More and more as we went on, we talked of Fort Laramie, the halfway station on the trail, a place where repairs could be made or needed supplies purchased. Here, too, Chris and Tom were to leave us and we were to go on unaided, just our family in three wagons.
So many tales we had heard of the Fort, the haven it had been to the pioneers, and the protection it now offered the emigrants, that we awaited eagerly this break in our travel. It never occurred to us to call ourselves pioneers; too many had been over that trail before; too deeply was it worn.
When at last we drove up to the Fort, we gazed about with interest. People, people, and more people! It seemed to me like the crowds we had seen in the cities left behind. Soldiers swarmed about, looking each train over, perhaps to see a friend; emigrants were preparing busily for further travel; traders bustled about their business, and Indians and more Indians, all a weaving mass of seeming confusion.
Part of our train left us there and we never saw them again. Many took the California Trail, which branched off at that point. Among these were Chris and Tom. Though so many left us, an equal number joined us and we went on with our train little changed in size.
Most of the men went into the Fort, and I wished that I were a boy so that I might have gone with Father and Winfield. It was very interesting, though, to watch the people while we waited for them to return. We were to stay but a few hours, for we were, as ever, anxious to press on.
While we were eating our lunch, we children almost too busy watching to crowds to eat, I saw a wonderfully dressed Indian coming toward us, followed by a squad of warriors. His face looked familiar.
"Haven't we seen him before?" I asked, nodding toward the Indian.
Win looked at him for a moment. "He's the one who ate all our lunch that day," he said. "What a change!"
We stared at him in amazement. Instead of the dirty trousers and greasy shirt, here was a brilliantly clad Sioux Chief. His creamy-white buckskin suit was ornamented with beads, porcupine quills and fringe. His feather headdress reached to his heels. He was the finest specimen of a well-clad Indian I ever saw.
When he saw that we were eating, he very courteously stopped and with the other Indians, evidently his staff, waited until we were through.
As we arose from our meal, he came up to us saying, "How, how," and smiling in such a friendly way that I could not help liking him. I surely liked his clothes. The buckskin was so white; the beads glittered so brightly, and that wonderful headdress! A Sioux Chief's regalia is truly magnificent.
He shook hands with Father and Mother and Winfield and me, then with each of the little boys. Carrie was standing on the wagon tongue putting away some things. She did not like Indians and did not want to shake his hand. She knew he was waiting and she worked and worked and would not turn around. Patiently he stood there, dignified and friendly-looking, and the line of keen-eyed warriors looked us over and over as if they meant to remember us. At last Carrie knew that he would stay there until she turned, so she sprang down from the wagon tongue and took his hand.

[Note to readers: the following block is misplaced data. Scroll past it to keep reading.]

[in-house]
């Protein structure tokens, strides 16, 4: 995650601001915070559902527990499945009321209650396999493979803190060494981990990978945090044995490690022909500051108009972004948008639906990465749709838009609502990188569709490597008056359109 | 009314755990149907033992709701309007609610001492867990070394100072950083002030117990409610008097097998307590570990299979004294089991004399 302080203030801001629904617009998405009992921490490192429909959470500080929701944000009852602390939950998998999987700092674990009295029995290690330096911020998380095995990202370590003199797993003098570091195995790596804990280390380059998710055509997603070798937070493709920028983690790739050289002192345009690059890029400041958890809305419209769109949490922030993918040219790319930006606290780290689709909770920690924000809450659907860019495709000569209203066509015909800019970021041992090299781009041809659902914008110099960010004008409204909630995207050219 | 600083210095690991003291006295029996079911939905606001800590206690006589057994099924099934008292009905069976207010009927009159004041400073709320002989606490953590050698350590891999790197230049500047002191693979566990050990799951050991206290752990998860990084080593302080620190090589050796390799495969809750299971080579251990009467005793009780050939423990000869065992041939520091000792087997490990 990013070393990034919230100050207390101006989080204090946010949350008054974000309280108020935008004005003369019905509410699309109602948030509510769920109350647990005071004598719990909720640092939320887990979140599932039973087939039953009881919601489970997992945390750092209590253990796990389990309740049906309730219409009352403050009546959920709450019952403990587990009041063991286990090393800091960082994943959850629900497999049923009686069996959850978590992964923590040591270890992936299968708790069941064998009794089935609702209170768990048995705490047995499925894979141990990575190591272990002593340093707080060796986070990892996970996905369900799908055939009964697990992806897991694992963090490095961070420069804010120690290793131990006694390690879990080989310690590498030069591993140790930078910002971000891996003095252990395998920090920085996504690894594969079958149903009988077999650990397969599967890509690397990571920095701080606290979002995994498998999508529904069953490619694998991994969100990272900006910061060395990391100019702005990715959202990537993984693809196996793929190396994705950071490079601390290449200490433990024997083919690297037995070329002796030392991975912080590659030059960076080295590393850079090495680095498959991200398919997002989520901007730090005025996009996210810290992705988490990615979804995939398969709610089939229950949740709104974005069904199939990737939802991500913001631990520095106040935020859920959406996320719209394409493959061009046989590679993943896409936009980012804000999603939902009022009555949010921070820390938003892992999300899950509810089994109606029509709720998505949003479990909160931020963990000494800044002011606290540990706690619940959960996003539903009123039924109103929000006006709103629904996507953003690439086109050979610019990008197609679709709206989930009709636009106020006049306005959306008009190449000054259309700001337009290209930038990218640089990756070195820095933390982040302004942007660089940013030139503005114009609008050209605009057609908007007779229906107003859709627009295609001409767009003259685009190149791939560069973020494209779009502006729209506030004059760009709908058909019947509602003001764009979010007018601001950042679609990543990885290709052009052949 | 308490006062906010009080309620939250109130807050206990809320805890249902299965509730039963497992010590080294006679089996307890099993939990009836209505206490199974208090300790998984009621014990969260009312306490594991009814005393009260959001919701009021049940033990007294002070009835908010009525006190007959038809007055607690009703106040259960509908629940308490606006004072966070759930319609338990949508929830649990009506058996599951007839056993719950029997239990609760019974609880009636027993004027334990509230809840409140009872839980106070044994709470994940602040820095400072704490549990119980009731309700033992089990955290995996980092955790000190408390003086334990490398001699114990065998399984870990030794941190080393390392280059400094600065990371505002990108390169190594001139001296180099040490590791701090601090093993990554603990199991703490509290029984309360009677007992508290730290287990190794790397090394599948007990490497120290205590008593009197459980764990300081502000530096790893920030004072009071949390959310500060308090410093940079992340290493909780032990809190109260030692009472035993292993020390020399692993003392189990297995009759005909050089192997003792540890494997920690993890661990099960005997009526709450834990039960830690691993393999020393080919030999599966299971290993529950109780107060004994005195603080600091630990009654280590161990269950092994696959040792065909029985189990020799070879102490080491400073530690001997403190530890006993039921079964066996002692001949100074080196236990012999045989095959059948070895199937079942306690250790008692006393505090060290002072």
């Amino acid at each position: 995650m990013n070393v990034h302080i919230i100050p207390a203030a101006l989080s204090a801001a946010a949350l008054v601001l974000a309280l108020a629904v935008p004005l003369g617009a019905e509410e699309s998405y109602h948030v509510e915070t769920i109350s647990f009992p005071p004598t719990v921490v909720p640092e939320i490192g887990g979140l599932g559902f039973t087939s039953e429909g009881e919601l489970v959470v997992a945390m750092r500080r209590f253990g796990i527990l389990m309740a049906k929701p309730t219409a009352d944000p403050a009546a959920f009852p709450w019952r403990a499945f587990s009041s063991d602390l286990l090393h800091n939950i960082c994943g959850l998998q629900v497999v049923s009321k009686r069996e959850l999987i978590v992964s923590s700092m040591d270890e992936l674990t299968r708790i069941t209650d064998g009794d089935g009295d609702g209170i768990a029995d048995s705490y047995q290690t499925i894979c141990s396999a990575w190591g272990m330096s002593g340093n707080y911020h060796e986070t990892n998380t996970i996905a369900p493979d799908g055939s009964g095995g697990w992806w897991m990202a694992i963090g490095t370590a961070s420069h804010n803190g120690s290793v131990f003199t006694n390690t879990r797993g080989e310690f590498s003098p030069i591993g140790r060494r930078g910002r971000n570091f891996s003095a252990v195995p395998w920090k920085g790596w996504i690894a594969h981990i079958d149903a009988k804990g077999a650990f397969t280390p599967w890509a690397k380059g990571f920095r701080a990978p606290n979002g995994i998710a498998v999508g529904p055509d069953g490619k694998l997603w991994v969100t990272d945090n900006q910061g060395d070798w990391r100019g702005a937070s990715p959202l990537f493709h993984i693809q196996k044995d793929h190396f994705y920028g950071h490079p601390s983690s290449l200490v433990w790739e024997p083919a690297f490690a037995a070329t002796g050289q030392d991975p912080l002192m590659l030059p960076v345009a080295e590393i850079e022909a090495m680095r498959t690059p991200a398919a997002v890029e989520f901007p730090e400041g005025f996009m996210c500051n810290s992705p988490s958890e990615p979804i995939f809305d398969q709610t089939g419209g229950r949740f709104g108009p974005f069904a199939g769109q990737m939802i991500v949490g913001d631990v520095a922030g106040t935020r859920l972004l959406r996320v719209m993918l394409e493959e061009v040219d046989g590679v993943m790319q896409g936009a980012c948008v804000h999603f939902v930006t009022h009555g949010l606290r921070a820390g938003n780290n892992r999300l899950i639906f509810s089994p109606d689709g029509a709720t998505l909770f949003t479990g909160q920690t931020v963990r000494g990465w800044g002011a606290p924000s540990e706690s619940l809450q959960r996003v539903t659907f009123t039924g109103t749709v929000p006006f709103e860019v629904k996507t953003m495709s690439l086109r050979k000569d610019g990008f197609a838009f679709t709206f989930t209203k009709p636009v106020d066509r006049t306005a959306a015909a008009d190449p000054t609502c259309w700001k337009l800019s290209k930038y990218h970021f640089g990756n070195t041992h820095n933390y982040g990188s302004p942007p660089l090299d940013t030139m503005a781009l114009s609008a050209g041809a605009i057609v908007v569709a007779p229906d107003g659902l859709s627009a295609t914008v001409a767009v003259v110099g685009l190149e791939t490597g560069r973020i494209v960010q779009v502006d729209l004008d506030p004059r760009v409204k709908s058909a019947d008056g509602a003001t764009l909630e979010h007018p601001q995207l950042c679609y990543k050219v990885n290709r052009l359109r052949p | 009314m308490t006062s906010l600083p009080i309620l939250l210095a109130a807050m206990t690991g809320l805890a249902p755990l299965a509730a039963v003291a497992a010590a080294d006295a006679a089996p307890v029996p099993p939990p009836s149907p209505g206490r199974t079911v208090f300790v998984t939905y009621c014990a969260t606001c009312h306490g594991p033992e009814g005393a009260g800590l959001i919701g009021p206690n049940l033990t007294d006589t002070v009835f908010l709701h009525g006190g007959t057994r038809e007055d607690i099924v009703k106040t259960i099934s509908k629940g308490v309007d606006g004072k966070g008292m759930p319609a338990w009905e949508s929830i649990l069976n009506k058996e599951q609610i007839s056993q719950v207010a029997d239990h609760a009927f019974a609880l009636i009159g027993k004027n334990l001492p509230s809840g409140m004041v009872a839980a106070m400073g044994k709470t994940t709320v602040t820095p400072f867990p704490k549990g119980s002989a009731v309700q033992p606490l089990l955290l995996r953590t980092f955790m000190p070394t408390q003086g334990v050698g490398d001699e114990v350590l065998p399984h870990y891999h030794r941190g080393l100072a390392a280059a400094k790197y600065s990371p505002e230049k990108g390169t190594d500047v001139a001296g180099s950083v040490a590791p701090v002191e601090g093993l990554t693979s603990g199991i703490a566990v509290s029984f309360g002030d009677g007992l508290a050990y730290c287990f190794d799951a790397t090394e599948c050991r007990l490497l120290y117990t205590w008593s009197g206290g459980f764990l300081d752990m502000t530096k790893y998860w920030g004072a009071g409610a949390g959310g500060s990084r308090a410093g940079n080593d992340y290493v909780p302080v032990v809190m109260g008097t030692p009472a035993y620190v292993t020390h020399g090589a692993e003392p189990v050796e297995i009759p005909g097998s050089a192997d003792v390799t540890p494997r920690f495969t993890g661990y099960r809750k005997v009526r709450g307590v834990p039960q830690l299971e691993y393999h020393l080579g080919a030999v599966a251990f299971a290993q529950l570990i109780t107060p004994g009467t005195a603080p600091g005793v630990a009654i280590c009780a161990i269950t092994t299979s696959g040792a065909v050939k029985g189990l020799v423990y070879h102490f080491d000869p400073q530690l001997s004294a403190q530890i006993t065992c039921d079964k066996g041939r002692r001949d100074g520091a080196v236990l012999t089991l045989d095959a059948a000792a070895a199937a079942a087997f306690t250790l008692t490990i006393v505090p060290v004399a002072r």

"Other papoose? Little girl?" he asked.
Father remembered that Florence had been with us that other morning, so he pointed to where she was with her family.
He walked over, magnificent Chief that he was, followed by his staff, and to the wide-eyed amazement of the Acker family, the rest of whom he ignored entirely, he strode up to Florence and said, "How, little girl." He shook her hand with great formality and politeness, the keen-eyed warriors looking at her as they had looked at us.
He came back and said to Father, "Want fresh meat?"
Father said, "Yes."
"Go one day." He pointed to the road. "Before sunrise, go one mile to the right." He pointed to show the direction. "Three gullies meet. Big spring. Elk drink - daylight. Go. Kill elk." He talked partly by signs, partly in English and partly in a dialect that Father knew.
After a few minutes he very politely left us followed by the other Indians. Very impressive they looked as they stalked away.
"Entertaining royalty, this time," Win said. "What does it mean?"
"It might mean a good deal," said a soldier who had been standing by looking on with interest "That Sioux Chief is the biggest man in these parts, head of the whole Sioux nation. If they should go on the war path, you might have a worse man for a friend."
When father was preparing to follow the Chief's directions and go for the elk, he met with violent opposition from the other men. "I tell you he is just trying to get you where he can kill you. It won't do. It isn't safe to go."
"No," Father said, "that Indian won't injure me. He was playing straight."
"You'll never get back," he was told.
"Yes, I will, and be pretty apt to bring some meat with me, too."
With the men still objecting, almost compelling him to stay, Father left the camp. He followed the Indian's directions and at sunrise was hidden in a beautiful spot overlooking a big spring where, as he had been told, three little grassy valleys united. Many animals, antelope, deer and other creatures were stealing down to the watering place.
Finally a drove of elk appeared. Father selected a large one, aimed and fired. The animal fell, a bullet through its heart. Before he could reload his gun, all the other animals had fled.
When he came back to the camp there was no difficulty in getting men to go with him for the meat. The Indian had kept faith and they were no longer afraid.
An elk is a big animal, but we had very little of that one. There were too many people whose need was greater than ours.